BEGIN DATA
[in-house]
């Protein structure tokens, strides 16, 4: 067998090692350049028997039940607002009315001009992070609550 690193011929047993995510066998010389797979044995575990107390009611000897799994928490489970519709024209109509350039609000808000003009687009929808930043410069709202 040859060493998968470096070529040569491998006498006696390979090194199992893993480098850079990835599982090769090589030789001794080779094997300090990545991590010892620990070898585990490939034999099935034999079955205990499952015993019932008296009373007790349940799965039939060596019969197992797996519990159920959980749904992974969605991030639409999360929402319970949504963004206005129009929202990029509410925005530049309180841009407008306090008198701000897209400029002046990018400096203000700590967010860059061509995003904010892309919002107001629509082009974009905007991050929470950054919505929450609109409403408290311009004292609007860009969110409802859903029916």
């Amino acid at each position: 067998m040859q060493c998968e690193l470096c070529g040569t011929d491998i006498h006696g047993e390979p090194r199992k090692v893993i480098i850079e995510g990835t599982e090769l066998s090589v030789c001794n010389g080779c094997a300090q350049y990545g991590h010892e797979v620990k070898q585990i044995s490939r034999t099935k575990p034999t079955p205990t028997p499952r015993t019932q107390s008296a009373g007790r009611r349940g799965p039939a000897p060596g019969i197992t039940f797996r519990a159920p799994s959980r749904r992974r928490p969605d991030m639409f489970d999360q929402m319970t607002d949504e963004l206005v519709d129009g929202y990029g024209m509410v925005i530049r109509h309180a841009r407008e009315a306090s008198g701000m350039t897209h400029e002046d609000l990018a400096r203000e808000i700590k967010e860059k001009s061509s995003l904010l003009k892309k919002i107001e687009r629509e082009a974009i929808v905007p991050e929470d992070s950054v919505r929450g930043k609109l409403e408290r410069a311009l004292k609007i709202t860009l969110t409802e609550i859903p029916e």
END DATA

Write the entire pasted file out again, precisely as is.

[in-house]
């Protein structure tokens, strides 16, 4: 067998090692350049028997039940607002009315001009992070609550 690193011929047993995510066998010389797979044995575990107390009611000897799994928490489970519709024209109509350039609000808000003009687009929808930043410069709202 040859060493998968470096070529040569491998006498006696390979090194199992893993480098850079990835599982090769090589030789001794080779094997300090990545991590010892620990070898585990490939034999099935034999079955205990499952015993019932008296009373007790349940799965039939060596019969197992797996519990159920959980749904992974969605991030639409999360929402319970949504963004206005129009929202990029509410925005530049309180841009407008306090008198701000897209400029002046990018400096203000700590967010860059061509995003904010892309919002107001629509082009974009905007991050929470950054919505929450609109409403408290311009004292609007860009969110409802859903029916």
């Amino acid at each position: 067998m040859q060493c998968e690193l470096c070529g040569t011929d491998i006498h006696g047993e390979p090194r199992k090692v893993i480098i850079e995510g990835t599982e090769l066998s090589v030789c001794n010389g080779c094997a300090q350049y990545g991590h010892e797979v620990k070898q585990i044995s490939r034999t099935k575990p034999t079955p205990t028997p499952r015993t019932q107390s008296a009373g007790r009611r349940g799965p039939a000897p060596g019969i197992t039940f797996r519990a159920p799994s959980r749904r992974r928490p969605d991030m639409f489970d999360q929402m319970t607002d949504e963004l206005v519709d129009g929202y990029g024209m509410v925005i530049r109509h309180a841009r407008e009315a306090s008198g701000m350039t897209h400029e002046d609000l990018a400096r203000e808000i700590k967010e860059k001009s061509s995003l904010l003009k892309k919002i107001e687009r629509e082009a974009i929808v905007p991050e929470d992070s950054v919505r929450g930043k609109l409403e408290r410069a311009l004292k609007i709202t860009l969110t409802e609550i859903p029916e």